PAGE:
It’s Saturday, and it feels like I’ve been here a month instead of 8 days. The days have been so jam-packed that it feels like a lot of time has gone by, and it’s funny thinking that I’ll be here another 9 months after this one ends. This week, I taught 22 classes of Junior 1 students, who are 12-13 years old. There are 6,000 Junior students in the school, and five Americans teach them their oral English classes–a guy named Rodney, who has lived here quite awhile with his family, two Michiganders named Brad and Stacey, a Californian named Elijah, and then me.
Brad, Stacey, Elijah, and I are around the same age, so we’ve been figuring out this place together quite a bit. Our most notable (and boring) excursion was to the department of health and whatever else, where they had to verify that we weren’t bringing in any diseases to China. We were there a few hours while our bosses argued with the people over our medical papers, and a lot of us had to get some things tested again. I think my favorite thing that happened as “the last straw” in that ordeal was when the guy came over to Stacey, pointed at her passport picture that was attached to her visa application, and told her that her hair was too big. So because she has curly hair, she had to take the picture again. I wasn’t sure whether to laugh or cry for her, so we all just laughed.
I enjoyed teaching my classes this week, but Tuesday was a long, tiring day–I had seven 40 minute classes to teach that day, which was our first day of teaching. We don’t teach on Mondays, so we cram the 22 classes into 4 days. The walks to and from class involve weaving through crowds of uniform-clad students, many of whom stop to giggle and bow to me, or just bounce by waving and yelling “Hello, teacher!” Some of them stop to ask me where I’m from, and how tall I am, and if I like LeBron James. I really need to remember to just convert my height to the metric system, because I say “6 feet tall” and they have no idea what to make of it.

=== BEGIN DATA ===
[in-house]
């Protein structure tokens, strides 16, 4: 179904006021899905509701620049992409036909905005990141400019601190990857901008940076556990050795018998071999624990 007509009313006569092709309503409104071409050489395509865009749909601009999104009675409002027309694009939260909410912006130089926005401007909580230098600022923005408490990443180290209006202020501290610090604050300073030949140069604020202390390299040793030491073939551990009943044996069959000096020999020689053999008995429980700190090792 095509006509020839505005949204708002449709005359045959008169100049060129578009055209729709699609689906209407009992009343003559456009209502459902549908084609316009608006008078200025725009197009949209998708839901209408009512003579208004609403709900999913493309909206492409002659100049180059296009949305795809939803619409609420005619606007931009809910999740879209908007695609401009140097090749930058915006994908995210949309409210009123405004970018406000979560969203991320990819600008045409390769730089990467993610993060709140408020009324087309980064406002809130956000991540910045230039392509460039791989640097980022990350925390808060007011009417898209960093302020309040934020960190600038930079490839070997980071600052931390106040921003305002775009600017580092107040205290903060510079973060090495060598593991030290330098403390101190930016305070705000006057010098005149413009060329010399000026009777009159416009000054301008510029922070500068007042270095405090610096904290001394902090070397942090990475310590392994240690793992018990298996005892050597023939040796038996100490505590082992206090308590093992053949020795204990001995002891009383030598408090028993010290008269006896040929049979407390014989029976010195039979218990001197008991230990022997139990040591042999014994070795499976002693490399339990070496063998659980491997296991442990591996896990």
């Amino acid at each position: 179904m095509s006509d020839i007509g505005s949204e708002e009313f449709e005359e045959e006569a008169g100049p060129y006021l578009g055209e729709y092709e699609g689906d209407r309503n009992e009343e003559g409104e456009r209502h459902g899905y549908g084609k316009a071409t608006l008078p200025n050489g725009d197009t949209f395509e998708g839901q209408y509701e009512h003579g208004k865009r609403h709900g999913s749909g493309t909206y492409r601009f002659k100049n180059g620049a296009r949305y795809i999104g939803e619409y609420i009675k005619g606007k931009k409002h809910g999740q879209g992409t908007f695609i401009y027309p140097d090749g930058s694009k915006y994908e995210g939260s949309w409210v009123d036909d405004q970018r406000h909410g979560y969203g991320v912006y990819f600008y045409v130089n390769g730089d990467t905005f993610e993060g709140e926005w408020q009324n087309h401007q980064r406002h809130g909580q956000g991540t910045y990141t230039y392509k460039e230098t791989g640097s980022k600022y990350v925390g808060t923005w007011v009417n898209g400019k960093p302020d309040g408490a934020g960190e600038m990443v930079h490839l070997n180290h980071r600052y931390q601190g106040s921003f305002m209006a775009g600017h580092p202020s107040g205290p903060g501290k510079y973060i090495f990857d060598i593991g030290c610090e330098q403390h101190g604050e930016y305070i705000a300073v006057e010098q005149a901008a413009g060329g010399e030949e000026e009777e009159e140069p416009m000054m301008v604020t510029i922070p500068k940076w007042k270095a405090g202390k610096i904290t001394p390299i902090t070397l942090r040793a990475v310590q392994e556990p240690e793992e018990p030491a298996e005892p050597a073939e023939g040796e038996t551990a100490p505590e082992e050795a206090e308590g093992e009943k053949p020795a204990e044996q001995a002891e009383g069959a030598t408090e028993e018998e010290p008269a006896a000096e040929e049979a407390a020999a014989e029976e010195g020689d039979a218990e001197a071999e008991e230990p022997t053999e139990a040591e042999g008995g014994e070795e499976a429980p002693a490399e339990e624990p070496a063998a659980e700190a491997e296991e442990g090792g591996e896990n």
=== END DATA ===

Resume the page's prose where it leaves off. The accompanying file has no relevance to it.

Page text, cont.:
I mostly have a blast teaching–I love it, and while there are students who talk in class and try to slip a lot of Chinese by me, I still enjoy them. I have to crack down on them a lot though in these first few weeks, or they’ll be way out of hand later. The problem is, they always laugh at the students who I call on to practice speaking, and I don’t like that at all. So I usually move around in class a lot and stand next to the troublemakers while I listen to the students I’ve just called on. When they really won’t be quiet, I reach out and bang on their desks, and then they usually zip it. But besides some talking in class and hesitance to participate in class, the students have been great. They’re hilarious, and sometimes I have to work really hard to keep a straight face when I have them up at the blackboard writing an answer or speaking a dialog.
One of the greatest enjoyments for me is finding out their English names, ones that either their Chinese English teachers have given them or that they’ve given themselves. I’ve had students named Cinderella, Snow White, Brain, Kobe Bryant, Blade Runner David Scott (one name, yes), Sword, Cloudy, Gum, and Seven. Oh, and yesterday, I had a kid named…God. No kidding. I’m going to have to tell him that he needs to find a different English name. I had a very awkward/hilarious moment when I called on him in class, because he was up at the board writing an answer, and I glanced at his name card as I said thank you and stopped just short of saying “thank you, God.” I’m going to give him a new name ASAP.
I usually save the last five minutes of class for the students to ask me questions about myself, or my country, or hobbies, or whatever they can think of. It makes them speak more, and it’s also really amusing for me. Some of the most common questions are these: do you speak Chinese? Do you have a husband? Do you like Michael Jackson/Lady Gaga? What’s your favorite sport? What’s your phone number? What’s your favorite food? When they ask me if I speak Chinese, I answer in Chinese that I don’t speak it very well, and then their faces light up and the start yelling and clapping for me. But then I have to say that we speak English in this class…not Chinese. I’m kind of amazed that they know who Lady Gaga is.
One of the most hilarious questions I got was this: “do you like Chinese boys or American boys?” The whole class laughed at that one, and the question-asker put his head on the table, laughing and red with embarrassment. Another one was from a little girl named Hilary–she asked me, “do you like Hilary?” “You mean Hilary Clinton?” “Yes.” “Um…well…sure.”
I haven’t taken a many more pictures yet, but hopefully more will be forthcoming shortly!
Also, I haven’t figured out a creative or tasteful way to say this, but I have now partaken of donkey meat. And it was very good. That’s all. 🙂